8. If it’s too late and your client has already disappeared, conduct as thorough a search as possible. Take all the steps described above by Ms. Hollister, then working from the information on your intake sheet, call the client’s workplace and emergency contacts.  If you decide to visit your client’s last known address, consider talking to the neighbors. Run a DMV search or skip trace.  Follow this rule of thumb:  apply the same level of diligence in searching for your client as you would in locating and serving the opposing party in your case.

Accepting Settlement Offers

Can you accept a counteroffer for an amount less than your demand if you cannot reach your client?  Does it matter if the counteroffer is only open for a short time and you believe the amount is reasonable?  The answers are “no” and “no.”  Ms. Hollister explains:

RPC 1.2(a) provides that it must always be the client’s decision whether or not to settle a matter. Because the lawyer is the client’s agent, the lawyer cannot act without authority from the client. OSB Formal Op No 2005-33. Even if an attorney believes that a settlement offer is eminently reasonable, she is not allowed to supplant the decision of the client. Instead, the lawyer must diligently attempt to communicate the settlement offer to the client while it is still open. RPC 1.3; 1.4. If the lawyer is unable to communicate with the client, the lawyer must reply that she is without authority to accept the offer. Alternatively, the lawyer could seek additional time within which to respond to the offer.

(This answer assumes the client has not previously given the lawyer authority to settle her case for a lesser amount or within a specified range.)

Filing a Complaint to Beat the Statute of Limitations

In this instance, you are ethically permitted to file a complaint to preserve the client’s claim assuming you made “reasonably diligent efforts to contact the client and you have sufficient information to support the filing of a complaint. RPC 1.4; RPC 3.1.”  This is also the correct result from a malpractice avoidance standpoint.  You can then seek to withdraw, provided you “…make a reasonably diligent effort to notify the missing client of the pending withdrawal, and take all reasonably practicable steps to protect the client’s interests. RPC 1.16(d).”  If you find yourself in this situation, contact the Professional Liability Fund and ask to speak to one of the on-call claims attorneys.

Informing Opposing Counsel

Should you tell opposing counsel you have lost contact with your client?  There is no easy answer.  You must balance your duty of confidentiality against the competing obligation to avoid materially misleading the other side.  “Similarly, the lawyer would likely have an obligation to reveal the fact a client is missing if the lawyer believes that opposing party is or may be relying on his previous incorrect assertions or assertions that are no longer true.”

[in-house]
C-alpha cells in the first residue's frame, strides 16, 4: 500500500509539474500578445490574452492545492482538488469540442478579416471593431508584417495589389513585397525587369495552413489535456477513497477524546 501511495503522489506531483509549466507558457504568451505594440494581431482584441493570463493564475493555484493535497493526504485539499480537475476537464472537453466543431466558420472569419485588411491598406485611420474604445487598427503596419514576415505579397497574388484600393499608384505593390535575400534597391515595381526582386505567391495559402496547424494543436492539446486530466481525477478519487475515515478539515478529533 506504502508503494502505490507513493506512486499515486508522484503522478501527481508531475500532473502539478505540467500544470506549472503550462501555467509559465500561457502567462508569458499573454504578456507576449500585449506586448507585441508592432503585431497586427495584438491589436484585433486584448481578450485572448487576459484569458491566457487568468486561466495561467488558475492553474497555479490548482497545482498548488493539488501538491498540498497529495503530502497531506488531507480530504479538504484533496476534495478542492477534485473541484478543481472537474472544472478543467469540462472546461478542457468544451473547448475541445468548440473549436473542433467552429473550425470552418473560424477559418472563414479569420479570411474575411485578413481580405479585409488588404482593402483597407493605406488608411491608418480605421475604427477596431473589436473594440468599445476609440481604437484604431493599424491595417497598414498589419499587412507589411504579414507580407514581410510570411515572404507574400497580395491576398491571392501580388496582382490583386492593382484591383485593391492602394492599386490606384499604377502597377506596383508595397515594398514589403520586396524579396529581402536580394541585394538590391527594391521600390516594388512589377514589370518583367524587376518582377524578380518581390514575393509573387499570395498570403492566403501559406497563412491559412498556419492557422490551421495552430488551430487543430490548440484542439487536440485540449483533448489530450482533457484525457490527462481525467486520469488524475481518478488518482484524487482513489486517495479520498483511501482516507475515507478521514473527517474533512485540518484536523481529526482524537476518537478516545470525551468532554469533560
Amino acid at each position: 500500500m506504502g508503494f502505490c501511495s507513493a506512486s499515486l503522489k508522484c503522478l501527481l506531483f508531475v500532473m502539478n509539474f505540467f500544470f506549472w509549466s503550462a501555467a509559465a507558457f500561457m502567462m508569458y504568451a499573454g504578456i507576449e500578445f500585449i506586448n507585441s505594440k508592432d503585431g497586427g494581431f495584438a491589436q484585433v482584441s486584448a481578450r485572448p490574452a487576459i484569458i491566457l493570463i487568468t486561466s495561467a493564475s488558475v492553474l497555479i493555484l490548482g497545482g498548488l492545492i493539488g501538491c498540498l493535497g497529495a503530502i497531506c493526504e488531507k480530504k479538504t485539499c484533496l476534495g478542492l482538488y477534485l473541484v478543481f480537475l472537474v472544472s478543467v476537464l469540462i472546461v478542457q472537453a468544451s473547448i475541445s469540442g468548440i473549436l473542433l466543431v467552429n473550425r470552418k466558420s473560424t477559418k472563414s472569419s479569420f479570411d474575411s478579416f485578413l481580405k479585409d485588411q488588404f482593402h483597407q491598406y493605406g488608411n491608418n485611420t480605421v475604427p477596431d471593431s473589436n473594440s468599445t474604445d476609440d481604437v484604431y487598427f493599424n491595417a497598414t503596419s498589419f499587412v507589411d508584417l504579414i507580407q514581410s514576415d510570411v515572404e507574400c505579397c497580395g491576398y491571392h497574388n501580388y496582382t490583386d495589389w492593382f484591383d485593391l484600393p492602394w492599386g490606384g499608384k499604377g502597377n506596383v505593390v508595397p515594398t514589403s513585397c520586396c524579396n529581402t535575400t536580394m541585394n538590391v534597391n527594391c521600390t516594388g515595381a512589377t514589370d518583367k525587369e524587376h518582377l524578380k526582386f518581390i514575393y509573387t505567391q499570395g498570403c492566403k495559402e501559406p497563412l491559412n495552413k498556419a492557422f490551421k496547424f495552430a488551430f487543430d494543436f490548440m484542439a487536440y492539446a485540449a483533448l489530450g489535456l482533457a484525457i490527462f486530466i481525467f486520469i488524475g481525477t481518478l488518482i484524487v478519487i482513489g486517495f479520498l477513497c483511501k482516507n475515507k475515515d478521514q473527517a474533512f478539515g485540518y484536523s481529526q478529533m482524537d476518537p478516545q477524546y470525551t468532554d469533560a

If the fact that a client is missing is confidential information that cannot be disclosed, “the lawyer will need to seek to withdraw without disclosing the client’s status as missing, even if that will leave opposing counsel with a misunderstanding of the facts. RPC 1.16(a); see e.g. OSB Ethics Op No 2005-34 (an attorney whose client commits what the attorney knows to be perjury must ask the client to correct the perjury and, if the client refuses, seek leave of the court to withdraw without disclosing the client’s perjury).”

Stay tuned for Part II in next month’s Bar Counsel column.

All Rights Reserved 2012 Beverly Michaelis

15 Steps You Can Take Now to Protect Sensitive Data

The October issue of the Oregon State Bar Bulletin contains a must-read article entitled The Data Dilemma: Law Firms Strive to Strengthen E-Security as Potential Threats Continue to Rise. 

To understand why you should be concerned, read the article.  To take steps now to protect your firm, read John Simek and Sharon Nelson’s sidebar, “E-Security Pros Offer 15 Tips to Help Law Firms Better Protect Sensitive Data” posted as a PDF on the OSB Web site.  Among John and Sharon’s recommendations:

  • Use unique passphrases for each Web site/account/software program   (Passphrases are better than passwords)
  • Properly encrypt laptops, flash drives, and backup media
  • Physically lock up your server
  • Properly vet all cloud service providers
  • Secure Wi-Fi networks
  • Wipe data with Darik’s Boot and Nuke if you donate/dispose of your computer, digital copier, or similar equipment
  • Consider cyber insurance (Your Professional Liability Fund coverage does not protect against data loss).

Read all 15 tips here.

Difficult to Pronounce Name? Add it to Your Email Signature

The current issue of the Oregon State Bar Bulletin includes a nifty tech tip about audioname, a Web site that allows you to record your name, in your own voice, and “use it everywhere.” Single user/individual accounts are free.  Businesses can sign up for audioname at a cost of $1 per user per month.  A complete pricing breakdown is available here.